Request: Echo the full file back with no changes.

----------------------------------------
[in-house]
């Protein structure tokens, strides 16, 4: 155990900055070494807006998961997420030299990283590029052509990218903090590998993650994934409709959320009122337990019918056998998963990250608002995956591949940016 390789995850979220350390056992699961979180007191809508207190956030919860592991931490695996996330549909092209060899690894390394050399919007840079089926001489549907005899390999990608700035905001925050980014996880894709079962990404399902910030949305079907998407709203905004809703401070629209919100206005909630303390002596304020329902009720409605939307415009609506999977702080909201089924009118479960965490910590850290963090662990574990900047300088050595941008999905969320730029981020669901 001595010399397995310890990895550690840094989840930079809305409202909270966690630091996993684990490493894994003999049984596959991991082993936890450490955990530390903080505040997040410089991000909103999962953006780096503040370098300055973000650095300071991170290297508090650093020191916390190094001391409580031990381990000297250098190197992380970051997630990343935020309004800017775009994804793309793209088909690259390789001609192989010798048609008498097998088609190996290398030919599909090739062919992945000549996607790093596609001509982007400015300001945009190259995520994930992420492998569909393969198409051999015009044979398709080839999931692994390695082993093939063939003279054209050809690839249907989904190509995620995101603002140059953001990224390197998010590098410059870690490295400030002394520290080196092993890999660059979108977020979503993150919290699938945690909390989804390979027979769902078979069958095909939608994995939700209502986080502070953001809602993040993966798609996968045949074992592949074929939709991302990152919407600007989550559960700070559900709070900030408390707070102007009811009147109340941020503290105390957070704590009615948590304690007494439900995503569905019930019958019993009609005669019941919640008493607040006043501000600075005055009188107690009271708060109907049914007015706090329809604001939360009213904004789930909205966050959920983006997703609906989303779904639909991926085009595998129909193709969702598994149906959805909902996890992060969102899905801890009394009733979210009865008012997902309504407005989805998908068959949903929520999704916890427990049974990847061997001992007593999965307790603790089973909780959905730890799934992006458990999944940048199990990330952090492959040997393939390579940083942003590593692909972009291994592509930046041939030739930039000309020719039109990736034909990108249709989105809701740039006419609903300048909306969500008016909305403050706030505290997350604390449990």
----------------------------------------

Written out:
[in-house]
């Protein structure tokens, strides 16, 4: 155990900055070494807006998961997420030299990283590029052509990218903090590998993650994934409709959320009122337990019918056998998963990250608002995956591949940016 390789995850979220350390056992699961979180007191809508207190956030919860592991931490695996996330549909092209060899690894390394050399919007840079089926001489549907005899390999990608700035905001925050980014996880894709079962990404399902910030949305079907998407709203905004809703401070629209919100206005909630303390002596304020329902009720409605939307415009609506999977702080909201089924009118479960965490910590850290963090662990574990900047300088050595941008999905969320730029981020669901 001595010399397995310890990895550690840094989840930079809305409202909270966690630091996993684990490493894994003999049984596959991991082993936890450490955990530390903080505040997040410089991000909103999962953006780096503040370098300055973000650095300071991170290297508090650093020191916390190094001391409580031990381990000297250098190197992380970051997630990343935020309004800017775009994804793309793209088909690259390789001609192989010798048609008498097998088609190996290398030919599909090739062919992945000549996607790093596609001509982007400015300001945009190259995520994930992420492998569909393969198409051999015009044979398709080839999931692994390695082993093939063939003279054209050809690839249907989904190509995620995101603002140059953001990224390197998010590098410059870690490295400030002394520290080196092993890999660059979108977020979503993150919290699938945690909390989804390979027979769902078979069958095909939608994995939700209502986080502070953001809602993040993966798609996968045949074992592949074929939709991302990152919407600007989550559960700070559900709070900030408390707070102007009811009147109340941020503290105390957070704590009615948590304690007494439900995503569905019930019958019993009609005669019941919640008493607040006043501000600075005055009188107690009271708060109907049914007015706090329809604001939360009213904004789930909205966050959920983006997703609906989303779904639909991926085009595998129909193709969702598994149906959805909902996890992060969102899905801890009394009733979210009865008012997902309504407005989805998908068959949903929520999704916890427990049974990847061997001992007593999965307790603790089973909780959905730890799934992006458990999944940048199990990330952090492959040997393939390579940083942003590593692909972009291994592509930046041939030739930039000309020719039109990736034909990108249709989105809701740039006419609903300048909306969500008016909305403050706030505290997350604390449990």